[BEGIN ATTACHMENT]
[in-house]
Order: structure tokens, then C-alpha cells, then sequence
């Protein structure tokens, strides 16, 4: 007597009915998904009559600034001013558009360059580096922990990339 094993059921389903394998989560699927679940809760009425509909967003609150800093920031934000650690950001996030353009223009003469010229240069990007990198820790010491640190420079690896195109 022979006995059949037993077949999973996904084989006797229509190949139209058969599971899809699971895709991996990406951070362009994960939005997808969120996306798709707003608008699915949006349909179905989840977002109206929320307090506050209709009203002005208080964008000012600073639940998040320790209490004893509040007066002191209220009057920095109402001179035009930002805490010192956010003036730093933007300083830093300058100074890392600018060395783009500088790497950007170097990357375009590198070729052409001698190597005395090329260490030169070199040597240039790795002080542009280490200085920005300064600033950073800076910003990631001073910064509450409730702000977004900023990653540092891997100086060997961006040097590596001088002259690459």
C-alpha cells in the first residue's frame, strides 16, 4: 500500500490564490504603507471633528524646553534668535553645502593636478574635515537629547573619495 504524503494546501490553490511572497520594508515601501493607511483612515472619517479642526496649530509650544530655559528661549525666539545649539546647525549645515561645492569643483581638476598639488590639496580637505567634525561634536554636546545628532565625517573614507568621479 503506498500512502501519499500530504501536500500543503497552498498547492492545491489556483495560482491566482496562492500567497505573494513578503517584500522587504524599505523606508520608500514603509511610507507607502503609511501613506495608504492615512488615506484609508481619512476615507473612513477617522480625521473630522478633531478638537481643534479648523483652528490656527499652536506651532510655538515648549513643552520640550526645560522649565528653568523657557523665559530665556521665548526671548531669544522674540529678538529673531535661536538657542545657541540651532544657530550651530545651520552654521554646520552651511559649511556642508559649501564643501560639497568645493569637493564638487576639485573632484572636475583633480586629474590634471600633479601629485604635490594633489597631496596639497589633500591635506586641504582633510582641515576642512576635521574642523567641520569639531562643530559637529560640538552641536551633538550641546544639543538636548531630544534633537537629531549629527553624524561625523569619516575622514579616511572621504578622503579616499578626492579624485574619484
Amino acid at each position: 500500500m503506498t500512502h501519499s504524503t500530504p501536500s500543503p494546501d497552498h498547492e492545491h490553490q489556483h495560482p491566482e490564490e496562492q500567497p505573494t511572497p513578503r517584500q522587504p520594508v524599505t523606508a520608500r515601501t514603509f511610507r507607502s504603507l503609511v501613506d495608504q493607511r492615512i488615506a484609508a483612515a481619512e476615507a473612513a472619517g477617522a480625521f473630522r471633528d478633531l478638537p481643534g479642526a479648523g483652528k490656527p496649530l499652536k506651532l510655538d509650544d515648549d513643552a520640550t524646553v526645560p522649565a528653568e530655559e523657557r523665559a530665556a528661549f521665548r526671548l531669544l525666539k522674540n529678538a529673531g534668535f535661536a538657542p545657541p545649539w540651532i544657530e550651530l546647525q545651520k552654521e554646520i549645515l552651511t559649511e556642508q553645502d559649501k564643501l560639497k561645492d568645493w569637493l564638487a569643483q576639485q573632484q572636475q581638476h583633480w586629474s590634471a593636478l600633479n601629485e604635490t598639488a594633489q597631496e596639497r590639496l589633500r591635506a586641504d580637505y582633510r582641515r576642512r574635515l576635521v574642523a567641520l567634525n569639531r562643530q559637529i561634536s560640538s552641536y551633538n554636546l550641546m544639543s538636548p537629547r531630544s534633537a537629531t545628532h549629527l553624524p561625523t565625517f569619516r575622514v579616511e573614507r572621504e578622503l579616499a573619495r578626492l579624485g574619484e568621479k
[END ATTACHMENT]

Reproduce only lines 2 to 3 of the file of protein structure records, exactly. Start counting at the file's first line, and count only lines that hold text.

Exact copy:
Order: structure tokens, then C-alpha cells, then sequence
């Protein structure tokens, strides 16, 4: 007597009915998904009559600034001013558009360059580096922990990339 094993059921389903394998989560699927679940809760009425509909967003609150800093920031934000650690950001996030353009223009003469010229240069990007990198820790010491640190420079690896195109 022979006995059949037993077949999973996904084989006797229509190949139209058969599971899809699971895709991996990406951070362009994960939005997808969120996306798709707003608008699915949006349909179905989840977002109206929320307090506050209709009203002005208080964008000012600073639940998040320790209490004893509040007066002191209220009057920095109402001179035009930002805490010192956010003036730093933007300083830093300058100074890392600018060395783009500088790497950007170097990357375009590198070729052409001698190597005395090329260490030169070199040597240039790795002080542009280490200085920005300064600033950073800076910003990631001073910064509450409730702000977004900023990653540092891997100086060997961006040097590596001088002259690459």